RECHARGING EVERYTHING

Everything — or nearly everything — runs on batteries. Rechargeable batteries. Laptops, tablets, Kindles, cellphone, headphones, cameras, mouses (mice have fur and make squeaky noises, mouses attach to your computer using USB transmission), GPS, clocks, flashlights, remote controls, electric razors, tooth cleaning machines, and a mind-numbing array of other small electronic devices I can’t remember until I need them. Even our bed has a remote control … and it runs on four rechargeable AAA batteries.

Charge!

To keep the world running, I have to charge things that recharge and keep a stack of AAA and AA rechargeable batteries ready to go.

I have never lived in a house that had enough electrical outlets for things like lamps and televisions, but with all these chargers to accommodate, I own big power strips. Everywhere you look, and in many places you would never think to look, in every room, power strips keep the chargers charging and other electrical devices functioning. The strips range from high-end hubs with surge protection to whatever was on sale at Walmart when I needed a power strip. Every strip is as full as the size and shape the chargers allow.

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Power strips are mostly designed by people who don’t use them. I have come to this conclusion based on the stupid design that presumes you will never have anything larger than a lamp plug that needs a socket. Not even a vacuum cleaner cord fits properly, much less a laptop power supply.

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No room is left on either side that would make it possible to fit more than two or three chargers in a strip theoretically designed for half a dozen plugs. There’s no allowance for odd-shaped power supplies that will use half a strip.

I don’t understand why chargers have to be so inconveniently shaped, or why they can never make a 3-pronged plug that will fit into an outlet without a fight. Why do most chargers require that you insert them at the end of the strip. No one ever seems to consider that there are only two “ends” and only one without a cord in the way. There’s some kind of Murphy’s Law that say if you are going to need two wall outlets, both devices will need to be on top or on the bottom.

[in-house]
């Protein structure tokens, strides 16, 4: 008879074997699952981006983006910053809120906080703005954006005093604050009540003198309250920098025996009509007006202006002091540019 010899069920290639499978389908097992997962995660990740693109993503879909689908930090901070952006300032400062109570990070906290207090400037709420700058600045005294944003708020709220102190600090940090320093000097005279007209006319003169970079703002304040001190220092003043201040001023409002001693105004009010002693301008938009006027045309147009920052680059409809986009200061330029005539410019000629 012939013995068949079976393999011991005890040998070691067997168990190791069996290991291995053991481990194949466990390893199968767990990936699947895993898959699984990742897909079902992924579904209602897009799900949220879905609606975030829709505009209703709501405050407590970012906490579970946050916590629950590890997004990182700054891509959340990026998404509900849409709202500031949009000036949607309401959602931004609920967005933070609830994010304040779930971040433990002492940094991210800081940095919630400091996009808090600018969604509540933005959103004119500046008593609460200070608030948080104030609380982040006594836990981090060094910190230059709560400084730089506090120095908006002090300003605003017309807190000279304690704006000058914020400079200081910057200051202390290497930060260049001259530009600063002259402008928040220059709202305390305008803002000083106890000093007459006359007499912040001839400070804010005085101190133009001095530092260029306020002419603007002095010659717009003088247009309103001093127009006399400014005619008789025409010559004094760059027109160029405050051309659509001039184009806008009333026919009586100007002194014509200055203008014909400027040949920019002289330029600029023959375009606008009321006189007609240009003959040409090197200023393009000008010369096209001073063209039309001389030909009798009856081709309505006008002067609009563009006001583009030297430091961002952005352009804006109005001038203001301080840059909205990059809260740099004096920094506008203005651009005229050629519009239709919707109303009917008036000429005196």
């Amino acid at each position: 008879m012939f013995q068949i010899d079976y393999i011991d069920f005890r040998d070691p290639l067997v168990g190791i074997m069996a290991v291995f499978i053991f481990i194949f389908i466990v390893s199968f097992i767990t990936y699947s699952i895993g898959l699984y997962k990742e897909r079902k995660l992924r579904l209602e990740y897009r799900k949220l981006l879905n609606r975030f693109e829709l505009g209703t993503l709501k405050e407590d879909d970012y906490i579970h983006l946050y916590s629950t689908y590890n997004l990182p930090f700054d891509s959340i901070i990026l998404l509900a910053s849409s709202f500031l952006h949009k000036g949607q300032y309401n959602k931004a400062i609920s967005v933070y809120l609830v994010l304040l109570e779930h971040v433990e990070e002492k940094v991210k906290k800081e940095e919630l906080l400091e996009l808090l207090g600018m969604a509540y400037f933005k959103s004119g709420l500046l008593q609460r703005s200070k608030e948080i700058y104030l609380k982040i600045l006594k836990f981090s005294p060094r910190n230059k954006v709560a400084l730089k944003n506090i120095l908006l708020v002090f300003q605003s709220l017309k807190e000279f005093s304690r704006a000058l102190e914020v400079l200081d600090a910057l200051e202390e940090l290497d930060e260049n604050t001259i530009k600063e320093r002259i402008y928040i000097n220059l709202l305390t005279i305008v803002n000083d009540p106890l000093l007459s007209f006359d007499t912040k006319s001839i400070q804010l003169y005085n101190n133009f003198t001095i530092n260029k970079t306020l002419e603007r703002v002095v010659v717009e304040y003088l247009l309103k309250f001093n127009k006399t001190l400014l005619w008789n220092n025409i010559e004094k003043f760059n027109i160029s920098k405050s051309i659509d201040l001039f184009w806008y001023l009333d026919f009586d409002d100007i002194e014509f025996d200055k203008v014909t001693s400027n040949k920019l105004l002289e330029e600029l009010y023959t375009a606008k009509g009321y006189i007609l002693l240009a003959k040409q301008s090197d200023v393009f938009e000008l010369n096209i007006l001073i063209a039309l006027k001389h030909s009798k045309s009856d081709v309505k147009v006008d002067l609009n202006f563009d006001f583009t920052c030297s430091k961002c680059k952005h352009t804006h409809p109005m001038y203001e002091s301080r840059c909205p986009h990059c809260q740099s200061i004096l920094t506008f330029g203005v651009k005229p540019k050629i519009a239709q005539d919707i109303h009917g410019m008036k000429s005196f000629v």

I have 2 electrical sockets in the bathroom and 3 devices that require electricity. Fortunately, I never use more than one at a time because only one will fit. The other socket is unusable. One charger blocks both outlets. Always.

black and white wires power lines

I don’t typically notice how dependent we are on batteries until I’m packing for vacation. An entire carry-on is allocated to chargers and batteries and that’s just for stuff we use while we travel: laptops, accessories, Kindles, phone, mouses, etc. I used to pack this stuff carefully. Now I just shove the chargers and wires in a bag and untangle as needed.

If you think our civilization will endure, remember this. In fact, given the scandal of the exploding Samsung Galaxy Note 7 batteries, it’s surprisingly timely.

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Our world depends on electronics and those gadgets are dependent on batteries. All which need to be recharged. From an electrical outlet. Without electricity and batteries, life as we know it would end in about two weeks. A month maximum. After that?

Our society would disintegrate, becoming a jungle in which every person will fight to the death for a working battery.

RECHARGE | THE DAILY POST

EXPERT ON MYSELF

I know a few things. Along the road of life, I’ve done a bit of reading and studying. Like many writers, I’m a generalist. I know about this, that, and the other thing. A good deal about some stuff, a little something about lots of stuff. Which makes me highly competitive at Trivial Pursuits. All that random knowledge ought to be good for something.

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I’m an expert at just one thing: me. I know my body. The strange way it works. I know what I like. I’m good at knowing what I would like, given an opportunity.

To illustrate my point, this is the story of a lens I bought — and why I’m passing it to another photographer who hopefully will get more use of it than I have. Call this: Photographer, Know Thyself.